Piracy Threatening Global Trade
With piracy posing serious threats to nations, India has stressed the need for adoption of a comprehensive counter- piracy strategy which focuses on efforts to deter pirates and ensures their prosecution and sentencing.
Piracy Threatening Global Trade
“Piracy is not only a threat to the freedom of maritime navigation, it is causing destabilising effects on global and regional trade and security.
“The negative humanitarian impact of this threat on seafarers who are the lifeline of maritime shipping can no longer be ignored,” India’s Permanent Representative to the UN Ambassador Hardeep Singh Puri said yesterday during a UN Security Council debate on ‘Maintenance of International Peace and Security : Piracy’.
The thematic debate was organised under India’s monthly rotating Presidency of the 15-nation body. The Council later adopted a Presidential Statement on the issue of piracy, which was initiated by the Indian delegation,and incorporates the concerns of several countries relating to the welfare of seafarers taken as hostages by pirates.
Puri said the threat of piracy now looms over an area of more than 2.8 million square miles, posing the patrolling naval forces with a formidable task.
Despite increased naval presence, pirate attacks off the coast of Somalia have continued, with little change in the level of violence by the pirates against seafarers. As of August 2012, the Somali pirates were holding 11 ships and 188 hostages, including 43 Indian seafarers.
He said given the adverse impact the acts of piracy and armed robbery at sea have on maritime trade, seafarers and security, India attaches “high priority” to combating piracy,including in waters off the coast of Somalia and the Gulf of Guinea.
While naval ships deployed in the Gulf of Aden have been successful in thwarting several piracy attempts, the growing scope and expanding coverage of the problem indicates that the naval operations alone would not be sufficient to treat the menace of piracy, Puri said.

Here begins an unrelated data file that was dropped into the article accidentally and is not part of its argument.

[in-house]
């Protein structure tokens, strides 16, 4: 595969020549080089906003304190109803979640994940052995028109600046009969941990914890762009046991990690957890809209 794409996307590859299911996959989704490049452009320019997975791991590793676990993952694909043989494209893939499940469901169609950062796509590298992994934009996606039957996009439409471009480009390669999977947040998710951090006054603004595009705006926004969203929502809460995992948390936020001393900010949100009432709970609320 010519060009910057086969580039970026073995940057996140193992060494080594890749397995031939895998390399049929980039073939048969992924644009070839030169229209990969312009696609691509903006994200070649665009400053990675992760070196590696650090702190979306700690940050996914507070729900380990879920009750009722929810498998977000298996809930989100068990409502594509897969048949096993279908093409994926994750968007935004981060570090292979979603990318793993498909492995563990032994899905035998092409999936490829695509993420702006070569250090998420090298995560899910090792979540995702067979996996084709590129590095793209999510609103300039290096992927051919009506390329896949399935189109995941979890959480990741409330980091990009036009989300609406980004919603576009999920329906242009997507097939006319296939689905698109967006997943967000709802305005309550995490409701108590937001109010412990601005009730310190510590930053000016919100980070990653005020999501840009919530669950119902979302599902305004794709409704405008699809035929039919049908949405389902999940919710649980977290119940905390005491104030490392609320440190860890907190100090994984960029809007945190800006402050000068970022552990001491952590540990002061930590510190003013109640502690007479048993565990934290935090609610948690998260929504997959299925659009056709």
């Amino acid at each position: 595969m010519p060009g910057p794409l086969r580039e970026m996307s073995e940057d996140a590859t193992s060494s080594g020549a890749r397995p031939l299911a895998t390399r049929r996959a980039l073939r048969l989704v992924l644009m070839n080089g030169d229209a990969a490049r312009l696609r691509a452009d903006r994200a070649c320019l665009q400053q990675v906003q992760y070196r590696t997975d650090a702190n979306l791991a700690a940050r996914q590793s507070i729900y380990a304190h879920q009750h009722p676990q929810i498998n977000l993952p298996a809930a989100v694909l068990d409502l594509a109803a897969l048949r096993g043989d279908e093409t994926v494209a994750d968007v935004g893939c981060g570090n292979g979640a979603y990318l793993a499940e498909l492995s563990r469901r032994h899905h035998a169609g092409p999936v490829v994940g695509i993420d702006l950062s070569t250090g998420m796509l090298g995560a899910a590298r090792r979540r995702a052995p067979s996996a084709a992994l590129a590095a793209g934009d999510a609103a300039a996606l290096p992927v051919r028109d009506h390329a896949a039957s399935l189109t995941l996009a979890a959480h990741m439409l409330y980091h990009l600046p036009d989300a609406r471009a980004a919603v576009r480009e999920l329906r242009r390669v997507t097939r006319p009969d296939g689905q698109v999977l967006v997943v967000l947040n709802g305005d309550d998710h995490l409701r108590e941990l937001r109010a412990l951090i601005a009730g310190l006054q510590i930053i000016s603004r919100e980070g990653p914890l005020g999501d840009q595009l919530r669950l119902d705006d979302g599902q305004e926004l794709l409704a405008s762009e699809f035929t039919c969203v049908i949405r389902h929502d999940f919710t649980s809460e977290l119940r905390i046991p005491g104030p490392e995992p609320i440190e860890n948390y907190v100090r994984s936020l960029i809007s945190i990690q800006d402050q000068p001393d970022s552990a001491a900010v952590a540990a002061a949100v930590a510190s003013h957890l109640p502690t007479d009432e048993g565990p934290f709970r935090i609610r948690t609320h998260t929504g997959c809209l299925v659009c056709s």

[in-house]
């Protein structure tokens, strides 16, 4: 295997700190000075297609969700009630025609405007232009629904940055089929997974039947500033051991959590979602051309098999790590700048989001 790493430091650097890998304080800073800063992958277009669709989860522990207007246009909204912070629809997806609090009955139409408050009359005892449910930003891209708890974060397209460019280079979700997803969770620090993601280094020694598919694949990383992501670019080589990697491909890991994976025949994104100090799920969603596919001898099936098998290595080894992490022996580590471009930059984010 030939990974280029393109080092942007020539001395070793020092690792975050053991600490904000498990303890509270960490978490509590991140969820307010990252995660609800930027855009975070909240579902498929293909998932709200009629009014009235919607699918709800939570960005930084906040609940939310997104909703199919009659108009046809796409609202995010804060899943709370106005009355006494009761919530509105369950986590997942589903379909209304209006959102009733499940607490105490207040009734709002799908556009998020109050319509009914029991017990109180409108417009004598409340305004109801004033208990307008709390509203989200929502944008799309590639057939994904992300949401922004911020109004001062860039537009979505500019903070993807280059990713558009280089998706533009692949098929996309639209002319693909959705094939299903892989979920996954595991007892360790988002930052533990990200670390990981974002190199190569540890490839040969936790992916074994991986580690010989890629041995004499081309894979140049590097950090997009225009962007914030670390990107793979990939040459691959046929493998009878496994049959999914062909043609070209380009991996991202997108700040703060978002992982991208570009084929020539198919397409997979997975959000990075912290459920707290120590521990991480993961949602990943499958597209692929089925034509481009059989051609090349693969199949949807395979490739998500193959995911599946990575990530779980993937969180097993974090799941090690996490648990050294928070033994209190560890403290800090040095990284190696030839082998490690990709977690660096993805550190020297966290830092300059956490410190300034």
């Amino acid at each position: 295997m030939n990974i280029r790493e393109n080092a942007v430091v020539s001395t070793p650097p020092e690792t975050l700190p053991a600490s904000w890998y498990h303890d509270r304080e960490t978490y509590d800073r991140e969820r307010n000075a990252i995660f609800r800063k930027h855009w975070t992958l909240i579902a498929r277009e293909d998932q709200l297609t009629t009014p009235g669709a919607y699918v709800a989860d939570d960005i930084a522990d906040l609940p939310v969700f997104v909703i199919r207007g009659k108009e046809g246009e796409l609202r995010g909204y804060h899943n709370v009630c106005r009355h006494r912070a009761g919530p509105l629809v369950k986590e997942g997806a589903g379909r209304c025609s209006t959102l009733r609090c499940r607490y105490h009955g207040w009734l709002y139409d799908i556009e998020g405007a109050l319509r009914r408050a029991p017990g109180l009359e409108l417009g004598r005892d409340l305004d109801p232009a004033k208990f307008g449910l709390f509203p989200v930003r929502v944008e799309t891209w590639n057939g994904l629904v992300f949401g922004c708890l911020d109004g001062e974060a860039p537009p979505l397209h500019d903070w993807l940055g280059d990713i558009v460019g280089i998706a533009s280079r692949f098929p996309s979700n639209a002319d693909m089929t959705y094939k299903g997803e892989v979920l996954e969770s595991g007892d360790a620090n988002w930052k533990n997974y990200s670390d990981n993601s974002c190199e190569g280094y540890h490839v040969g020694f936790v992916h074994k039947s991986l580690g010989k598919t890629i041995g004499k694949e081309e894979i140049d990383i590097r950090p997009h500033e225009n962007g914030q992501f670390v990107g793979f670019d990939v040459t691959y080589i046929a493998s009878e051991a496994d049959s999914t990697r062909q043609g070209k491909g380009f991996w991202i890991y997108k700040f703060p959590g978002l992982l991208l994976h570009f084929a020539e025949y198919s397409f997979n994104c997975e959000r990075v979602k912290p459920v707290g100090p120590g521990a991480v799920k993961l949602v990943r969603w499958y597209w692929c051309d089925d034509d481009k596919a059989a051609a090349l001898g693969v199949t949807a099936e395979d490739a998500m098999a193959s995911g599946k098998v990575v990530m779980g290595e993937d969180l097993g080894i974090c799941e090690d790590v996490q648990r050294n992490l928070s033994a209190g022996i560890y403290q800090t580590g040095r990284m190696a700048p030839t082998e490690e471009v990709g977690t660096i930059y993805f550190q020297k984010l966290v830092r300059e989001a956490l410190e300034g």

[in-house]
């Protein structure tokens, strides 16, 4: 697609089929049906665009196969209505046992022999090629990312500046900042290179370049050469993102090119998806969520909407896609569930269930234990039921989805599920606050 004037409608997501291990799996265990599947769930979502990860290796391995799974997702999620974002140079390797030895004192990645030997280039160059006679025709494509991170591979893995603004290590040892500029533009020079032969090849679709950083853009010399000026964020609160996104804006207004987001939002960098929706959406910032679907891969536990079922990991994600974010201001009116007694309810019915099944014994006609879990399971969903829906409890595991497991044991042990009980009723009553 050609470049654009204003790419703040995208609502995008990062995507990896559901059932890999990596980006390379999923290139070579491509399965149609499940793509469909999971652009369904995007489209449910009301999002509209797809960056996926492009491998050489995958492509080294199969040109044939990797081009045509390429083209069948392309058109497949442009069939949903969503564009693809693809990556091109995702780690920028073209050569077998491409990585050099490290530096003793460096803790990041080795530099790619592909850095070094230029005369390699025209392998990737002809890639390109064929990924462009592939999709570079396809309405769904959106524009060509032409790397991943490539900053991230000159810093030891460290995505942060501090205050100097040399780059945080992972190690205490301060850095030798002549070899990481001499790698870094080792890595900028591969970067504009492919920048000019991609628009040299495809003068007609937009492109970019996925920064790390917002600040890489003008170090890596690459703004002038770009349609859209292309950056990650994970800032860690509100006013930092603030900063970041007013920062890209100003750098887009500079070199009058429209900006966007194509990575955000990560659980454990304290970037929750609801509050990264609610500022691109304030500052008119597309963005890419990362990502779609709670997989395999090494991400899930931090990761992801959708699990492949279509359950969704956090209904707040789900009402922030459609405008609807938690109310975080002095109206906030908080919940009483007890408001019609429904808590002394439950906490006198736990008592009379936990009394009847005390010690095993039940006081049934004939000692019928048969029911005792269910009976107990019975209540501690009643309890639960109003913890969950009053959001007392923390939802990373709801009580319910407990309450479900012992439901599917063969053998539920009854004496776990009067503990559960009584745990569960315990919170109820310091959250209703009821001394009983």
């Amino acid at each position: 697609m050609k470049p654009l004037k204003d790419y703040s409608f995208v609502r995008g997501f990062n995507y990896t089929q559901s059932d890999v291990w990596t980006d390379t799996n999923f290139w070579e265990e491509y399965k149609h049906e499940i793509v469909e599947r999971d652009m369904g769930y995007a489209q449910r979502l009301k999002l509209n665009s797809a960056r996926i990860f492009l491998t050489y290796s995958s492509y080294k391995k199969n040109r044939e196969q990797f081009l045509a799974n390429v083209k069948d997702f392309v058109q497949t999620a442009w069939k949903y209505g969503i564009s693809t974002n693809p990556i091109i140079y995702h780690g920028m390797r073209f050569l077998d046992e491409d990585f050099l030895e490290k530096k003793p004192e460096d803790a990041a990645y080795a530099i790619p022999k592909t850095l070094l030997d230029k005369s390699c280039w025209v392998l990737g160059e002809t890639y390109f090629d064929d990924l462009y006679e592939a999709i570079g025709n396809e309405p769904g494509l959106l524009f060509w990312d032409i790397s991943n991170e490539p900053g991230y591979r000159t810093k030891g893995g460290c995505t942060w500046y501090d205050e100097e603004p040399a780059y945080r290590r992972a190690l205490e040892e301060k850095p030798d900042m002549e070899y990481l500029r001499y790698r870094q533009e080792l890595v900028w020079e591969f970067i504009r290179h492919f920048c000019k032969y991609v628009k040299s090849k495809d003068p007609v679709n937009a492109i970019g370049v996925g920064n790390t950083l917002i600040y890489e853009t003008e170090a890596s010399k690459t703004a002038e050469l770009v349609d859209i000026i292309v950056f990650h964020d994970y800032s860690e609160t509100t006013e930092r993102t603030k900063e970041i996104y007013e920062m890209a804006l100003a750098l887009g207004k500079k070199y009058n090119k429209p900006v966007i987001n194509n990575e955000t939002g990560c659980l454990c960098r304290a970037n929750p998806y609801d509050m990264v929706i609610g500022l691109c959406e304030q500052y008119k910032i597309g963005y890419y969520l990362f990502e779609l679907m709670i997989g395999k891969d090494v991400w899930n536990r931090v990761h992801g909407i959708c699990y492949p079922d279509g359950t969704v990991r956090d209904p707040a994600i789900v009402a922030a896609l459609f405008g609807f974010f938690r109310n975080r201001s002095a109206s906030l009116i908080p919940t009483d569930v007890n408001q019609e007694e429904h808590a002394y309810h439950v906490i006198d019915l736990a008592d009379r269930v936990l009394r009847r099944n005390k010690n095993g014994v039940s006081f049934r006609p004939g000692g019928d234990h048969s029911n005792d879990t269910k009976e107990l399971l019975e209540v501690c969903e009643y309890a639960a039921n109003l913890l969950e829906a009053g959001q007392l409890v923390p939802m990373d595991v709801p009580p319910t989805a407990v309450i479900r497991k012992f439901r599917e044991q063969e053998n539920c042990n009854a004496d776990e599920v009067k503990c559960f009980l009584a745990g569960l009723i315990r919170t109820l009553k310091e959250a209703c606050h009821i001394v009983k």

“There is a need to adopt a comprehensive counter- piracy strategy, that includes efforts to deter pirates and the effective prosecution of pirates,” Puri added.Efforts toward prosecution and imprisonment of pirates cannot succeed without the effective involvement of the states in the region.
Capacity building not only of Somalia but also of other States in the region is an essential component of this strategy, he added.
“While we will continue with counter- piracy operations,there is also an urgent need for the international community to address the serious problem of seafarers being taken as hostages and consequent humanitarian problems faced by them and their families.
“It requires active cooperation in the sharing of information, evidence and intelligence in the investigation,prosecution and sentencing of suspected pirates as well as in efforts to achieve an early release of seafarers that are held hostage by pirates,” Puri said.
He said India has been of the firm view that steps to disrupt land-based pirate activities and the associated financial flows are critical in a strong and comprehensive counter- piracy approach.It is essential to investigate and prosecute individuals and networks that provide the leadership, support and financial flows for the sustenance of piracy.
“This would require a broader criminal legislation,covering crimes of extortion, kidnapping, conspiracy, money laundering and financing of pirate activities, as also active collaboration and sharing of information and intelligence between private sector, states and relevant international organisations,” Puri said.
He noted that combating maritime piracy is an important issue that is intrinsically linked with the security situation in Somalia and in the states around the Gulf of Guinea.Puri expressed hope that the new government of Somalia would fully implement counter- piracy measures.
Outlining the challenges that require the immediate attention of the international community in tackling piracy,Puri said there is need for better information sharing and trust building among countries and agencies involved in counter piracy efforts, stronger capacity to prosecute piracy-related cases and the establishment of a framework governing the use of privately contracted armed security personnel on board vessels to ensure appropriate regulation and accountability.